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In Feast or Famine (The Egyptian Chronicles #2) by Mesu Andrews: A Book Review

In Feast or Famine (The Egyptian Chronicles #2)
Author: Mesu Andrews
Genre: Historical Fiction, Christian, Biblical Fiction, Romance
Publisher: Waterbrook
Release Date: May 9, 2023
Pages: 449
Source: Netgalley/Publisher in exchange for an honest review.
Synopsis: Thrust into an arranged marriage, the daughter of ancient Egypt’s high priest plays a pivotal role in Joseph’s biblical narrative in this powerful novel from the award-winning author of Potiphar’s Wife.

     After four-year-old Asenath’s mother is murdered by Egypt’s foreign rulers, the child is raised to be a priestess by her overprotective father—high priest of Egypt’s sun god. For fifteen years, Asenath is sequestered in the upper levels of Ra’s temple, convinced it is her destiny to heal the land by becoming queen to the next Egyptianpharaoh. But when Egypt’s foreign king instead gives her as a bride to the newly appointed vizier—a Hebrew named Joseph—her entire world is shaken. 

     Beyond the walls of her tower, Asenath discovers treachery, deceit, and conspiracy that force her to redefine her destiny and weigh where her true loyalties lie. Can she still trust the gods of Egypt? Or is Elohim, the foreign God of her husband, the one who will heal her nation during the feast and famine to come?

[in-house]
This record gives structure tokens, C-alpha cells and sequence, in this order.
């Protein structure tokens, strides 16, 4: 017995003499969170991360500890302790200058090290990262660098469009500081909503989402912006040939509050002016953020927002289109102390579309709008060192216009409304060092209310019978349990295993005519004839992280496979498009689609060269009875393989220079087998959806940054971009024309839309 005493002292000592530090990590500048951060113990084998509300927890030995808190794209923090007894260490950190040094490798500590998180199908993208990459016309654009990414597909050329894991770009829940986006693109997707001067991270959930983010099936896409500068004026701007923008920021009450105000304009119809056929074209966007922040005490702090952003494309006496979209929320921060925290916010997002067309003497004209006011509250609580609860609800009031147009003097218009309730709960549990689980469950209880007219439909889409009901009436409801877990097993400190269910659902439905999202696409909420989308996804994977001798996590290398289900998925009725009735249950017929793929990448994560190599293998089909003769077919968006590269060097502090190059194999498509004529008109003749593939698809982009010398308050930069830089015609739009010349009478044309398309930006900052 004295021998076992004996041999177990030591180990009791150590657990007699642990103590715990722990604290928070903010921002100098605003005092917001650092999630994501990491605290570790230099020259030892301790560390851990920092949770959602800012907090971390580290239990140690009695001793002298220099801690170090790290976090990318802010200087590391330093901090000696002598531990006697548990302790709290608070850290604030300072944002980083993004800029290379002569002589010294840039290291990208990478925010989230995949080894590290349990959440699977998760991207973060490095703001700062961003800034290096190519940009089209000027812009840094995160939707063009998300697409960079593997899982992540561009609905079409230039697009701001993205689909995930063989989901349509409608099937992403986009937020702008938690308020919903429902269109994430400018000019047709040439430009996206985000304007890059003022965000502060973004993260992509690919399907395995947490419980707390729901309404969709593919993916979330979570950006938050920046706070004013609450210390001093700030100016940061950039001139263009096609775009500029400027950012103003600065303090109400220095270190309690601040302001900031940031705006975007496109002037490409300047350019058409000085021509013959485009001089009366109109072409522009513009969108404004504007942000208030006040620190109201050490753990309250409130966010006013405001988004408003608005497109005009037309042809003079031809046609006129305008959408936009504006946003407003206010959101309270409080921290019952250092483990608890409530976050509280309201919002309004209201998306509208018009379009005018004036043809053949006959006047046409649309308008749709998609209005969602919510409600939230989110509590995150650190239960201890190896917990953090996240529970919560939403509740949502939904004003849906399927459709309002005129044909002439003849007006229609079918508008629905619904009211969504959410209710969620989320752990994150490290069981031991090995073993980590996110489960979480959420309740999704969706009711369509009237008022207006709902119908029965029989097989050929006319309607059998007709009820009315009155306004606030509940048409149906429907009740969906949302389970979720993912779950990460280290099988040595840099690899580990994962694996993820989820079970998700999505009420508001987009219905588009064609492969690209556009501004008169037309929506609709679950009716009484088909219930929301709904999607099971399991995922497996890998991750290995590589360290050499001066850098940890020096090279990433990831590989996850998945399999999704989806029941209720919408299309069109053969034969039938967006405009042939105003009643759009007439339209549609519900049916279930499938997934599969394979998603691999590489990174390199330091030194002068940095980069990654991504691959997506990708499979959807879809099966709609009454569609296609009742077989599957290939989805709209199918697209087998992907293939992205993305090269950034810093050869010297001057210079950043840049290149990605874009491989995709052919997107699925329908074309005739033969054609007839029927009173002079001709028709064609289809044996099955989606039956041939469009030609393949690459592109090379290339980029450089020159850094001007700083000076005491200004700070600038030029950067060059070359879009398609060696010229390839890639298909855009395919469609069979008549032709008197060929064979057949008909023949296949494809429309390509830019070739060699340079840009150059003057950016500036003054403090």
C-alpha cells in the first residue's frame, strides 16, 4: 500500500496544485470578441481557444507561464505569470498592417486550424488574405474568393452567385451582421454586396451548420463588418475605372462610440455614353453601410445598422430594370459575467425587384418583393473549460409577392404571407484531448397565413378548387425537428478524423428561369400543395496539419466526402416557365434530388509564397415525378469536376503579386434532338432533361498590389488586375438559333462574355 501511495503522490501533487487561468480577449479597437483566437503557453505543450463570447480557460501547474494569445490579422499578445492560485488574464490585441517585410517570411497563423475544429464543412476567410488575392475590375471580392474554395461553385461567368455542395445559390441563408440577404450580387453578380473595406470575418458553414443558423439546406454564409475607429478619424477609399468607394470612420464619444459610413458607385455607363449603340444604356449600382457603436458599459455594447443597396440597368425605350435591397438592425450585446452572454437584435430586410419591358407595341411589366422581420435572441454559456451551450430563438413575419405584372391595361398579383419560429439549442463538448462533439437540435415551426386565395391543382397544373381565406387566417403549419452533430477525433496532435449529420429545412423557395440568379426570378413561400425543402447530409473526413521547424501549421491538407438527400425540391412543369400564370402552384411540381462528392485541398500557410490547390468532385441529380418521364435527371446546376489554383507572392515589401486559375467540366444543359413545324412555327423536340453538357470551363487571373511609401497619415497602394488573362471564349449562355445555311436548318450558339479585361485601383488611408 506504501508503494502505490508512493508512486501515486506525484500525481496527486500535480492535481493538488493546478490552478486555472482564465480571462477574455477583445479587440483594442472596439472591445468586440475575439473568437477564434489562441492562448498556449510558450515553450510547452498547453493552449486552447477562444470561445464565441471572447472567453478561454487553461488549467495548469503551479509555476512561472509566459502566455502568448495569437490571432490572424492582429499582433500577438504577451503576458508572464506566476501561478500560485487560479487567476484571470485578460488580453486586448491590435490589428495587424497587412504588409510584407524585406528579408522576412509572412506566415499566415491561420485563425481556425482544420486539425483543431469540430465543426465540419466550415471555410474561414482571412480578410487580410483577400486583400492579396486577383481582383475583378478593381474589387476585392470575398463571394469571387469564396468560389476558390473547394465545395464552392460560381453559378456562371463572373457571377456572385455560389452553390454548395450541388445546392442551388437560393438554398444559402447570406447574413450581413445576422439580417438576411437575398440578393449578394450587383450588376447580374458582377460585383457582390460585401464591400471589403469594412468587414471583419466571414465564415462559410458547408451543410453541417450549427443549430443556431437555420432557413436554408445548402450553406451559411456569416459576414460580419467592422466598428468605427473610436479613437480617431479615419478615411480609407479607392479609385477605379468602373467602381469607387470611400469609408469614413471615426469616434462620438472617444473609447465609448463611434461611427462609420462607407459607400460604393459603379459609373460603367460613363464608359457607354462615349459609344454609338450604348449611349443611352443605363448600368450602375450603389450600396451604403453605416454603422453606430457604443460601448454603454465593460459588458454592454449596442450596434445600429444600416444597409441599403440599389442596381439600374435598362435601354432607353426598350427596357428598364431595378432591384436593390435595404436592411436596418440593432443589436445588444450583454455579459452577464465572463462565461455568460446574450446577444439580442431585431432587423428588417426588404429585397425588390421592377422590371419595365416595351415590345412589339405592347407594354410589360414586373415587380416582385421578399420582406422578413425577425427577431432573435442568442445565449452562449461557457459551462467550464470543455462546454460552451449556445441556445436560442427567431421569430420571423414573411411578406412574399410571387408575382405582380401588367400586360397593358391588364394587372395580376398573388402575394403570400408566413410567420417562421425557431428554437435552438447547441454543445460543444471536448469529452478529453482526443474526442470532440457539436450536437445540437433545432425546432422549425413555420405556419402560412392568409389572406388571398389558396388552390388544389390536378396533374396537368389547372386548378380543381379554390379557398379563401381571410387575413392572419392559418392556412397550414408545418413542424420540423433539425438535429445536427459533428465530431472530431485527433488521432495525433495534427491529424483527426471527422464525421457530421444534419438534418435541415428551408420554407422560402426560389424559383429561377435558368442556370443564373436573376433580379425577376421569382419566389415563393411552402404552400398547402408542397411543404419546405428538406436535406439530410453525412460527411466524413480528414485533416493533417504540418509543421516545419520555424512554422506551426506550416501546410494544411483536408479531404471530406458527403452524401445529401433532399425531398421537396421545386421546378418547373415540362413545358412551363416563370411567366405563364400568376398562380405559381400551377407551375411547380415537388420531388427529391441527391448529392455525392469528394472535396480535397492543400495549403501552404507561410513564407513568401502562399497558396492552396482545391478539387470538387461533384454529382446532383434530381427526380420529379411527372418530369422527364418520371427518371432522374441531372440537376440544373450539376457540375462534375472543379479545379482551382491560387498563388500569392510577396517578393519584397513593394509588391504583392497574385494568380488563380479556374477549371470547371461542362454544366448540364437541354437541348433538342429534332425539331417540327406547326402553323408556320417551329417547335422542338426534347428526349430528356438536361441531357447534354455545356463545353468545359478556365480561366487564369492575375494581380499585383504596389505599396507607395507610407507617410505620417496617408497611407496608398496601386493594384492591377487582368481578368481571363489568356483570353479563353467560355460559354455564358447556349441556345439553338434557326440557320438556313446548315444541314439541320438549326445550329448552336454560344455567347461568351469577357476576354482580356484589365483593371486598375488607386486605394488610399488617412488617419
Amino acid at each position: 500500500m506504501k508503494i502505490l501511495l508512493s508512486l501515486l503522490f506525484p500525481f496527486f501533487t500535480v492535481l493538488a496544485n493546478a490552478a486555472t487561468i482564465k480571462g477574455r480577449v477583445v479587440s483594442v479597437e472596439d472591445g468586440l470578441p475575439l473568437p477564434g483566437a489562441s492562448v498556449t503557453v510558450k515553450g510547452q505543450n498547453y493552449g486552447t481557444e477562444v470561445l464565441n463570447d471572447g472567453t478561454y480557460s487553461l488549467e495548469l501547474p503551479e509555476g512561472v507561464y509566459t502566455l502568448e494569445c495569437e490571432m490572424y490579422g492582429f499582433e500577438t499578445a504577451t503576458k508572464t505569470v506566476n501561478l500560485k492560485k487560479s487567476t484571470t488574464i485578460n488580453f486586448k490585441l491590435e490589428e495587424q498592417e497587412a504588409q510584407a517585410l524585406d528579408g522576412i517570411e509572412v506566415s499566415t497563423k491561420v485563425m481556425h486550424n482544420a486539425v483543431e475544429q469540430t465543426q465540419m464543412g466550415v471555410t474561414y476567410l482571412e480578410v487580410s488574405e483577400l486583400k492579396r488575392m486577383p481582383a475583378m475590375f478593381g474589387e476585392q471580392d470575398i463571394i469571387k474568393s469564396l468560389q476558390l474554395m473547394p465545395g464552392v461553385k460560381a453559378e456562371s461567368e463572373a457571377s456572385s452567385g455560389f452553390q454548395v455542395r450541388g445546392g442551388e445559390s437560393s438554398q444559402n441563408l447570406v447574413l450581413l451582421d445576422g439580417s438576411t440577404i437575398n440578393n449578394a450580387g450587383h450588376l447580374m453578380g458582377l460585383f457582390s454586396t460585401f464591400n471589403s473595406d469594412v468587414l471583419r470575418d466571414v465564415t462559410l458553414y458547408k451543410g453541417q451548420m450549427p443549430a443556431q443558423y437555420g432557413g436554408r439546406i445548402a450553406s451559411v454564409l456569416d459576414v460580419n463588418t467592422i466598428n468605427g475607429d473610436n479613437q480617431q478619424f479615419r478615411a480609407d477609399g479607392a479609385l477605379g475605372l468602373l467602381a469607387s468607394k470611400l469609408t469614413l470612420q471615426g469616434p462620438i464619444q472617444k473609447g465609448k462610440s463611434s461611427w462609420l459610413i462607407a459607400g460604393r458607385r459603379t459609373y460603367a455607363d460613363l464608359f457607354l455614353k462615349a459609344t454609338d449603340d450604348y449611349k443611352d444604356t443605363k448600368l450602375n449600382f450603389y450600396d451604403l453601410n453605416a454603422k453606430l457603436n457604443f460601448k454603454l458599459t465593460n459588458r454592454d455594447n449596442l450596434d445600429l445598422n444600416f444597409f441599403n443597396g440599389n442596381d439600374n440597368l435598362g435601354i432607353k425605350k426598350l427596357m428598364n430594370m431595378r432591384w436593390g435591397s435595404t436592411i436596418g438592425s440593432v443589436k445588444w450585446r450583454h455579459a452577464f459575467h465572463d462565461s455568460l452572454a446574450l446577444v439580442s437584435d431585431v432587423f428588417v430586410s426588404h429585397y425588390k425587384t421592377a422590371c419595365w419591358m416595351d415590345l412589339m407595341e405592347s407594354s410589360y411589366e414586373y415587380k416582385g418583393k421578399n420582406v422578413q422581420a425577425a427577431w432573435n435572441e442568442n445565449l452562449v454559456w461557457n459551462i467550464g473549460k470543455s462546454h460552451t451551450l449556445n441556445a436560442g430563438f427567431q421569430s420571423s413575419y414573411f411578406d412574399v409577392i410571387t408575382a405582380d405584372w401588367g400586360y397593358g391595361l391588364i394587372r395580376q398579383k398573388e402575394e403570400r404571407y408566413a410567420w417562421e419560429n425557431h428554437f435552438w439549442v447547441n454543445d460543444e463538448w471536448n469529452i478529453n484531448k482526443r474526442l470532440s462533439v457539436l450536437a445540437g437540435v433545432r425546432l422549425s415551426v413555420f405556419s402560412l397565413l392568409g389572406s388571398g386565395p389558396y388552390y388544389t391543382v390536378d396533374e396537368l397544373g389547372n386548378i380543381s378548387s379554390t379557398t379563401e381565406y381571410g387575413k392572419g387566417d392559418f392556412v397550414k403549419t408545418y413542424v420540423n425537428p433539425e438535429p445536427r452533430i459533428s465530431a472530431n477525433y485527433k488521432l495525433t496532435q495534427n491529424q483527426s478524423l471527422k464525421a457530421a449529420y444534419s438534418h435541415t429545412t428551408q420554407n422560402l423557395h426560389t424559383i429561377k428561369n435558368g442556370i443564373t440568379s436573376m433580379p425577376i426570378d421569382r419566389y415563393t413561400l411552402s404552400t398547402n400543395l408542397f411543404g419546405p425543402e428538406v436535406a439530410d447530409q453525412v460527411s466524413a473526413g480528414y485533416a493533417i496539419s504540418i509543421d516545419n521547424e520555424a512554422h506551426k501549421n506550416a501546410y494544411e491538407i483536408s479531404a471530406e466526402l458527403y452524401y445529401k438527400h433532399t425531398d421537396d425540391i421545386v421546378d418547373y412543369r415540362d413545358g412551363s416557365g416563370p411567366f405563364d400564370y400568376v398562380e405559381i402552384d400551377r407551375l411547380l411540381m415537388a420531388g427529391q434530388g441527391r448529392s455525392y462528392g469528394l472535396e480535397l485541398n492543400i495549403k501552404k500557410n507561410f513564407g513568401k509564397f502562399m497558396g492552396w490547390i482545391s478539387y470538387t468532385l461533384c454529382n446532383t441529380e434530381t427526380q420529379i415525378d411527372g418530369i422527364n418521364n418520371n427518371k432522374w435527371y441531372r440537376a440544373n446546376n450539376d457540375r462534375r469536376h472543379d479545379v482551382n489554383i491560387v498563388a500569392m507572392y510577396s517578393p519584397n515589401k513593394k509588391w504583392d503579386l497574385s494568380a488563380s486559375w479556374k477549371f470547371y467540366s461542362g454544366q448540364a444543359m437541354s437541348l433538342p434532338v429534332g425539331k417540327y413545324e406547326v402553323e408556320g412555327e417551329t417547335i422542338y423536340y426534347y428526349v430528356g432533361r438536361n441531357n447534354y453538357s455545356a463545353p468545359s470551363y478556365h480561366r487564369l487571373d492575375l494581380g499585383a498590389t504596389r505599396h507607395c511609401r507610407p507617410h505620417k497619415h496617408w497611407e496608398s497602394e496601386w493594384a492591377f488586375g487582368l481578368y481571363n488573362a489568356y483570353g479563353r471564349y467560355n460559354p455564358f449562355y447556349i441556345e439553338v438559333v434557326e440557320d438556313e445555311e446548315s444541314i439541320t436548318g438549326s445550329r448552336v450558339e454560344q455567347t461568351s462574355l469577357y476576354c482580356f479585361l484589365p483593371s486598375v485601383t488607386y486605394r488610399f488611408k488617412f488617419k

My Review: In Feast or Famine is the sequel to Potiphar’s Wife. The story focuses on Joseph’s Egyptian wife, Asenath. Asenath is an Egyptian priestess who dreams of becoming Queen of Egypt. When the Pharaoh forces her to marry Joseph, who was once a Hebrew slave and rose to become the vizier of Egypt, Asenath feels her dreams have fallen apart. Asenath must learn to love her husband, Joseph. As Asenath tries to make marriage work, she learns more about her husband’s god, Elohim.

     At first, I found Asenath a hard character to like. She is very selfish, childish, and whiny. She always threw tantrums when things didn't go her way. Therefore, I found her to be a very annoying character, and I felt sorry for Joseph because he had to marry her. Over time, Asenath gradually begins to change. She grows more mature and is wiser. I found her to be a good match for Joseph. I like how she becomes a woman of faith. Thus, Asenath really grew on me as a character.

     Joseph was one of my favorite characters in Potiphar’s Wife. I liked his immense faith. Even though he did not want to marry Asenath, he married her because it was God’s will. Therefore, Joseph was very kind, compassionate, and loyal. I like how Joseph was human and had flaws. Nevertheless, Joseph always tried to do what was right. Even though Asenath was not his choice, I also liked how he was willing to make his marriage work. Thus, Joseph was very admirable.

    Overall, this novel is about faith, marriage, and loyalty. I like all the supporting characters, and I loved revisiting some of them from Potiphar’s Wife. I did find the novel to be very slow at times. Nevertheless, I love how Mrs. Andrews made Ancient Egypt come alive! I love how there was romance, mystery, and political intrigue! I recommend this novel for fans of Dreaming in Egypt: The Story of Joseph and Asenath, Asenath: Vision of Egypt, and Joseph and Asenath!

Rating: 4 out of 5 stars


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